Capitalist Family Values

Capitalist Family Values

Gender, Work, and Corporate Culture at Boeing

Polly Reed Myers

284 pages
9 illustrations

Hardcover

September 2015

978-0-8032-7869-1

$50.00 Add to Cart

About the Book

Though best known for aircraft and aerospace technology, Boeing has invested significant time and money in the construction and promotion of its corporate culture. Boeing’s leaders, in keeping with the standard of traditional American social norms, began to promote a workplace culture of a white, heterosexual family model in the 1930s in an attempt to provide a sense of stability for their labor force during a series of enormous political, social, and economic disruptions. For both managers and workers, the construction of a masculine culture solved problems that technological innovation and profit could not. For managers it offered a way to govern employees and check the power of unions. For male employees, it offered a sense of stability that higher wages and the uncertainties of the airline market could not. For scholar Polly Reed Myers, Boeing’s corporate culture offers a case study for understanding how labor and the workplace have evolved over the course of the twentieth century and into the present day amid the rise of neoliberal capitalism, globalization, and women’s rights.
 
Capitalist Family Values places the stories of Boeing’s women at the center of the company’s history, illuminating the policy shifts and economic changes, global events and modern controversies that have defined policy and workplace culture at Boeing. Using archival documents that include company newspapers, interviews, and historic court cases, Capitalist Family Values illustrates the changing concepts of corporate culture and the rhetoric of a “workplace family” in connection with economic, political, and social changes, providing insight into the operations of one of America’s most powerful and influential firms.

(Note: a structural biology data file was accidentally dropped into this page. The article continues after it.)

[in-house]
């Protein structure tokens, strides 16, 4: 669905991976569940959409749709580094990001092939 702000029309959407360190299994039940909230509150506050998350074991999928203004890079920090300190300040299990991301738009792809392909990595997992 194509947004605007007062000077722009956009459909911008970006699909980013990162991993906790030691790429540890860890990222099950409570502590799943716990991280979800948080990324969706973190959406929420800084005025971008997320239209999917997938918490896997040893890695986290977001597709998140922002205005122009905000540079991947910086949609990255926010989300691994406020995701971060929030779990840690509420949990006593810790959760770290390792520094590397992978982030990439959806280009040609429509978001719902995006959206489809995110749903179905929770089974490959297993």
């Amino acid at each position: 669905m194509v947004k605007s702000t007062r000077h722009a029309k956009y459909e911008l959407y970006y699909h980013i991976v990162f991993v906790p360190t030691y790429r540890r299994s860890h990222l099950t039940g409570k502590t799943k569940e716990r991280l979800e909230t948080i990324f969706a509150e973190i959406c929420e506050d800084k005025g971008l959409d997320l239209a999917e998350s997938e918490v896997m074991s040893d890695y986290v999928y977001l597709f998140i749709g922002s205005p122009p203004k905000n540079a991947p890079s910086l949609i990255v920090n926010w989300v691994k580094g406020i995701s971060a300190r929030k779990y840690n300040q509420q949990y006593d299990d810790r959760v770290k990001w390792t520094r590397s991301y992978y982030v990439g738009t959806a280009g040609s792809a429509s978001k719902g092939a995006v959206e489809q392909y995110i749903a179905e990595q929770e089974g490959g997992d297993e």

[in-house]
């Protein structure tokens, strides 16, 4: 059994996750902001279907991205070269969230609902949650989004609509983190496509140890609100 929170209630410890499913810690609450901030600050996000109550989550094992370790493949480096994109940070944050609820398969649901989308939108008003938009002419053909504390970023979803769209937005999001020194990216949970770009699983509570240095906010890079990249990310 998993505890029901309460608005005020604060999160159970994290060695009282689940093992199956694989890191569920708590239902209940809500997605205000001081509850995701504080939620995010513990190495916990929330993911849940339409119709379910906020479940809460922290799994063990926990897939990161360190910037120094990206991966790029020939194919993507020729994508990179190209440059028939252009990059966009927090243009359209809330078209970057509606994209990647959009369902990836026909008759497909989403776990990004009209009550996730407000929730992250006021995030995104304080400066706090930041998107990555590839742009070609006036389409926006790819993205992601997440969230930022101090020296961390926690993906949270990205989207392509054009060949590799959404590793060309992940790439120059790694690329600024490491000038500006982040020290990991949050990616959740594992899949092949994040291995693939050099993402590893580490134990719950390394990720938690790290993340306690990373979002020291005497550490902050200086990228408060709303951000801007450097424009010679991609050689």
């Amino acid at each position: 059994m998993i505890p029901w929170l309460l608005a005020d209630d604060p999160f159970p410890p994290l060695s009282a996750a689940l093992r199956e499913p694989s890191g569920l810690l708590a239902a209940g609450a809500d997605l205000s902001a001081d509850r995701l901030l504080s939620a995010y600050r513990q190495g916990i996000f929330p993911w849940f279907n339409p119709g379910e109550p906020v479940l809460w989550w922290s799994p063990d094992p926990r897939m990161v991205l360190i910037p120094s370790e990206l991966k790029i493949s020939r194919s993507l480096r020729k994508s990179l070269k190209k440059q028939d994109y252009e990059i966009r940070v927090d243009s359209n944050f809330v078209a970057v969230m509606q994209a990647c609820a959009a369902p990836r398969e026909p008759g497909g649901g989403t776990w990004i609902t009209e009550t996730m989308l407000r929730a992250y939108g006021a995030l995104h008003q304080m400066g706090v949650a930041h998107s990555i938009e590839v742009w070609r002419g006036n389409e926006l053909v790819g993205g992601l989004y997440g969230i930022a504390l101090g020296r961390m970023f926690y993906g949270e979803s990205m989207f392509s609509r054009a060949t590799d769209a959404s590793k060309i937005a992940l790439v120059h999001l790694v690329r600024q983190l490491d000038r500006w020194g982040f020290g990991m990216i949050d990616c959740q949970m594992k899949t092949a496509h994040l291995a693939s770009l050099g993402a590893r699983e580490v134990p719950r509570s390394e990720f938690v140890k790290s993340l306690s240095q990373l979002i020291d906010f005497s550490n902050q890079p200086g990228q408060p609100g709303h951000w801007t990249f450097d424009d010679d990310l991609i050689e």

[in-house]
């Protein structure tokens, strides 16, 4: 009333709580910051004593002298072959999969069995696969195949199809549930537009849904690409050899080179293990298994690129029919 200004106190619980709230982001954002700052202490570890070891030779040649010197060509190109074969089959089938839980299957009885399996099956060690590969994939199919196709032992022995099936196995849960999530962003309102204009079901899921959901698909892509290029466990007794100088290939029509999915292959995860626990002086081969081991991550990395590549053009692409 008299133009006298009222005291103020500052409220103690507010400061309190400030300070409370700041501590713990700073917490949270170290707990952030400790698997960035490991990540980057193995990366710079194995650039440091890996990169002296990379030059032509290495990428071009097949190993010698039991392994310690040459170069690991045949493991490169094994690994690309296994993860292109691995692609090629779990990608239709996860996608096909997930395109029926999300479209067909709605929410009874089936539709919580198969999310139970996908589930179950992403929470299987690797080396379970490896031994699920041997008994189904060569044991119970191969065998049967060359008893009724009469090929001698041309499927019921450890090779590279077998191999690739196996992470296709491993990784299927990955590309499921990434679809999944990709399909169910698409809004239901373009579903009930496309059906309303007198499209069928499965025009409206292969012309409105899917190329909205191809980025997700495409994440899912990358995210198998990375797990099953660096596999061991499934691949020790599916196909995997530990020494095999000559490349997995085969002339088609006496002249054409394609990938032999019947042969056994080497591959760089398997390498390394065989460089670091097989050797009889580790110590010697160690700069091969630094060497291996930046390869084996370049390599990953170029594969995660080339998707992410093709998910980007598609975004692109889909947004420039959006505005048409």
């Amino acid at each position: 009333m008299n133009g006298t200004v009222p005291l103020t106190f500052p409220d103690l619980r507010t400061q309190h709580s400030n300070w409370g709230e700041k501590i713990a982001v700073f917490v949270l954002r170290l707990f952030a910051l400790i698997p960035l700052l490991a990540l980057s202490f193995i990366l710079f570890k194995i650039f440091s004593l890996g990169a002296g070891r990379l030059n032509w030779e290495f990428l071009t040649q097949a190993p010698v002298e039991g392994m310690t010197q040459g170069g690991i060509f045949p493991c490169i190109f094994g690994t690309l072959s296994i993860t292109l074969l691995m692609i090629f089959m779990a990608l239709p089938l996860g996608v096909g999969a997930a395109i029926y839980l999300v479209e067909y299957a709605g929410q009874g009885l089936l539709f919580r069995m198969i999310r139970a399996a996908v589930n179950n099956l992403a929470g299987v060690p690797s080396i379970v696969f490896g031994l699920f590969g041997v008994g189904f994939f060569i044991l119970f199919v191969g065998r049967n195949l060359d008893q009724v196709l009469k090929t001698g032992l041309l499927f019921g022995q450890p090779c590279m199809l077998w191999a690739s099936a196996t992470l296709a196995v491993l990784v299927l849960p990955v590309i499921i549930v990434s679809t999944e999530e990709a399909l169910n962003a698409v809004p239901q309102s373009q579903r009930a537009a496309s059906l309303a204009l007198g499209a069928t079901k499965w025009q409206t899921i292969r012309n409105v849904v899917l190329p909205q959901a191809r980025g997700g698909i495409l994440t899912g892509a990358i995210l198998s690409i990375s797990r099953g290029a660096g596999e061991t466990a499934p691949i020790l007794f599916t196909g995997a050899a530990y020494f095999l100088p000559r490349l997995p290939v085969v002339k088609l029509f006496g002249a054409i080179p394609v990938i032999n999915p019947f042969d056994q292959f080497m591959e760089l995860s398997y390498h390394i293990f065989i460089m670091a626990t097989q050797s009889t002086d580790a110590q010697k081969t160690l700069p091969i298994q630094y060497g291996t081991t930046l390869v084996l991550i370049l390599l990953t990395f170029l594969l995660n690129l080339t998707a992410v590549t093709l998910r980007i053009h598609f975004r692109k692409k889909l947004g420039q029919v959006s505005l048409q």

Author Bio

Polly Reed Myers is a lecturer in history and integrated social sciences at the University of Washington. Her work has appeared in Feminist Studies and Pacific Northwest Quarterly.

Praise

"This book is both an indictment of corporate greed and a snapshot of racial and social attitudes in an almost decade-by-decade examination."—David Mills, Western Historical Quarterly

"Capitalist Family Values: Gender, Work, and Corporate Culture at Boeing provides a unique and nuanced account of the intersection between gender and workplace culture during Boeing's hundred year history."—Sarah Moore, Biography: An Interdisciplinary Quarterly

Capitalist Family Values represents a rich contribution to ongoing studies of work and labor history, women’s and gender history, history of sexuality, and the history of business.”—Amy Bix, author of Girls Coming to Tech! A History of American Engineering Education for Women
 

Table of Contents

List of Illustrations    
Preface: Finding Women at Boeing    
Acknowledgments    
Introduction: The Boeing Family    
Chapter 1: Fraternalism and the Boeing News in the 1930s    
Chapter 2: Manpower versus Womanpower during World War II    
Chapter 3: Women’s Place in Equal Opportunity Employment    
Chapter 4: Jane Doe v. Boeing Company    
Chapter 5: Employing Teamwork    
Conclusion: Corporate Capitalism in the Twenty-First Century    
Notes    
Bibliography    
Index                                                                                                         

                                                                                                               

 

Also of Interest